Beginning on US 76/Highway 515 in front of the Blairsville Post Office, go east for 0.7 mile. Turn right onto Windy Hill Road, a paved road. At 0.7 mile when Windy Hill curves sharply to the left, go straight onto a gravel road. After 0.1 mile, turn left onto a narrow gravel road, Forest Service Road #851. Continue 0.8 mile to the OHV trail system parking lot.

Facebook Event Page:



SFWDA delegates meet with the Chattahoochee-Oconee National Forest to discuss current RTP projects plans for 2016


A number of SFWDA members had a very open dialogue today with the Recreational team from the Chattahoochee-Oconee National Forest to discuss current RTP projects, plans for 2016 and facilitate the introductions of Jay Bird, Past President SFWDA and GBR, as our Georgia Co-Trails Representative; and Ken Sutz, long standing SFWDA and GBR member, as our Georgia Recreational Trails Program (RTP) Representative. As a critical OHV Stakeholder, we want to thank both Jay Bird and Ken Sutz for volunteering for these critical roles as Dave Logan moves on with new professional commitments with Omix-ADA (Rugged Ridge), one of our supporting SFWDA Business Members.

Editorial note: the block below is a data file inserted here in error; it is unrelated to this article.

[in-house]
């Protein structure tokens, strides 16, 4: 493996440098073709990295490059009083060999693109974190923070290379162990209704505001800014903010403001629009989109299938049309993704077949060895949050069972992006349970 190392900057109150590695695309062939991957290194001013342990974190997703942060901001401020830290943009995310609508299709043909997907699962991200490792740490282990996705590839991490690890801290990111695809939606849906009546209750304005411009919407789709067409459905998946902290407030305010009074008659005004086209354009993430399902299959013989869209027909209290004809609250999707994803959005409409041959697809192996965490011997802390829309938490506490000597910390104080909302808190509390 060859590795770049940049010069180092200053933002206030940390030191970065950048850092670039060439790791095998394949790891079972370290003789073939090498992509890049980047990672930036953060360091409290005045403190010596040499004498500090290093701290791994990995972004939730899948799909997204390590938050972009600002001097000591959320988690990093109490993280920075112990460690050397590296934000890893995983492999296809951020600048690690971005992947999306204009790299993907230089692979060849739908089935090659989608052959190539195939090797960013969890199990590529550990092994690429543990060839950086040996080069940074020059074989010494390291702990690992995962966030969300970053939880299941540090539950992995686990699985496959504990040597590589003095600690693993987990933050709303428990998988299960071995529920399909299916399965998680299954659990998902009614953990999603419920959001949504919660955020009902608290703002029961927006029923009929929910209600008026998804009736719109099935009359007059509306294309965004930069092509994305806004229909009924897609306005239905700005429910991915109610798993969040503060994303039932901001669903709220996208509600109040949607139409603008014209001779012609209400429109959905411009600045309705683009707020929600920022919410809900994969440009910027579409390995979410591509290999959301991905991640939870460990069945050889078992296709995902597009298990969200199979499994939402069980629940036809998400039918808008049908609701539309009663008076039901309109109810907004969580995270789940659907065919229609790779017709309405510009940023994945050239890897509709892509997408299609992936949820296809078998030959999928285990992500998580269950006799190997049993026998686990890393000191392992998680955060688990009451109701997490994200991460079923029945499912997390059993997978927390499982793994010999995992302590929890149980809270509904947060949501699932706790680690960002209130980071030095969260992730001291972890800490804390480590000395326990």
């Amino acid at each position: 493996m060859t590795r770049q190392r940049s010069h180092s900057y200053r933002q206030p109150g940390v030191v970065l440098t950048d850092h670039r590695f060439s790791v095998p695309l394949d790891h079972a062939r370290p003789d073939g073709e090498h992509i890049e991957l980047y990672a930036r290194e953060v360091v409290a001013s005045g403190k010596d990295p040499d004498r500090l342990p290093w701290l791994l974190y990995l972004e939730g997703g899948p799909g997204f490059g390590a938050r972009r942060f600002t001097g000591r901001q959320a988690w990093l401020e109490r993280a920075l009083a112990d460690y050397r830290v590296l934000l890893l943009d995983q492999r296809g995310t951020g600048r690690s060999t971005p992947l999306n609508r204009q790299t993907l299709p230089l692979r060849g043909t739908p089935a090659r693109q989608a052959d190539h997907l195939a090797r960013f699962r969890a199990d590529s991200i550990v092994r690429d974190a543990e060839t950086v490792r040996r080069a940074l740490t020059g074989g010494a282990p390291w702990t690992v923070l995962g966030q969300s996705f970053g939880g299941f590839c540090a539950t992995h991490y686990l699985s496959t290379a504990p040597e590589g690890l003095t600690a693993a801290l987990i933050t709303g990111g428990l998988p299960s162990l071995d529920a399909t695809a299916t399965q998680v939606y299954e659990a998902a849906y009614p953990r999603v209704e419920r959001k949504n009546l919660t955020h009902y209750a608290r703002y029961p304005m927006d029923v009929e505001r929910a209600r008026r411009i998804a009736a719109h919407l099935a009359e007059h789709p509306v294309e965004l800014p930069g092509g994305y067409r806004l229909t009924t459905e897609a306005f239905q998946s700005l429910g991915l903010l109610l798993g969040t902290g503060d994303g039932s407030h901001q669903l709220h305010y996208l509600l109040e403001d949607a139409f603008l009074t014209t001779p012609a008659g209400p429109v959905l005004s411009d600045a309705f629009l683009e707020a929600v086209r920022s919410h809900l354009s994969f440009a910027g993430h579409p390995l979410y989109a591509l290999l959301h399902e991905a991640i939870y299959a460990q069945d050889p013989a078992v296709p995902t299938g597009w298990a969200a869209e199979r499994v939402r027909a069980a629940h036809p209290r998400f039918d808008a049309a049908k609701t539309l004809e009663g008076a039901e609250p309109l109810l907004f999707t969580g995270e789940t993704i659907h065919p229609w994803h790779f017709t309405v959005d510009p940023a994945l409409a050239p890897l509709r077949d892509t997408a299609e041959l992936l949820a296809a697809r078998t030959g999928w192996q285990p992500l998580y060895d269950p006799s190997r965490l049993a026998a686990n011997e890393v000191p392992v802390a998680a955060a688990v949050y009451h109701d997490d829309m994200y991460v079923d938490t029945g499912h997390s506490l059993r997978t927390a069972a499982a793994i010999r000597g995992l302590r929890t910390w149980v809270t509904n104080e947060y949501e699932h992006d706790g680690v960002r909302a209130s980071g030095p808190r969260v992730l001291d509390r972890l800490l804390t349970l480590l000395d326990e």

Dave Logan is retiring after a long term as Georgia RTP Representative

Dave Logan is retiring after a long term as Georgia RTP Representative

We also want to thank Dave Logan for his volunteer commitments since 2008 in representing the Georgia Bounty Runners and our association, SFWDA, in both of these roles. Dave has also been critical in the development of our SFWDA Educational Video series over the last few years and will continue to serve as a resource and adviser. Thank you Dave Logan for your service.



Bob Yarbrough appointed to the Off-Highway Vehicle Advisory Committee for the State of Tennessee

Bob Yarbrough

Appointed to the
Off-Highway Vehicle Advisory Committee for the State of Tennessee

Bob speaking to our representatives at the NOHVCC day on Tennessee's Capital Hill

Bob speaking to our representatives at the NOHVCC day on Tennessee's Capital Hill

Congratulations to Bob Yarbrough, SFWDA past president, long time SFWDA member with the Rock Solid Jeep Club, and local Jeep Jamboree organizer for recently being appointed to the Off-Highway Vehicle Advisory Committee for the State of Tennessee. Bob also serves our OHV community on the Commissioner's Council for Greenways and Trails for the state of Tennessee. Bob will also be leading excursion rides at Dixie Run 29 again this year so if you see him be sure to say "Thanks" for all your effort. Volunteers like Bob are what the OHV community need to sustain and preserve our trail access. 

Thanks for all your support through the many many years Bob!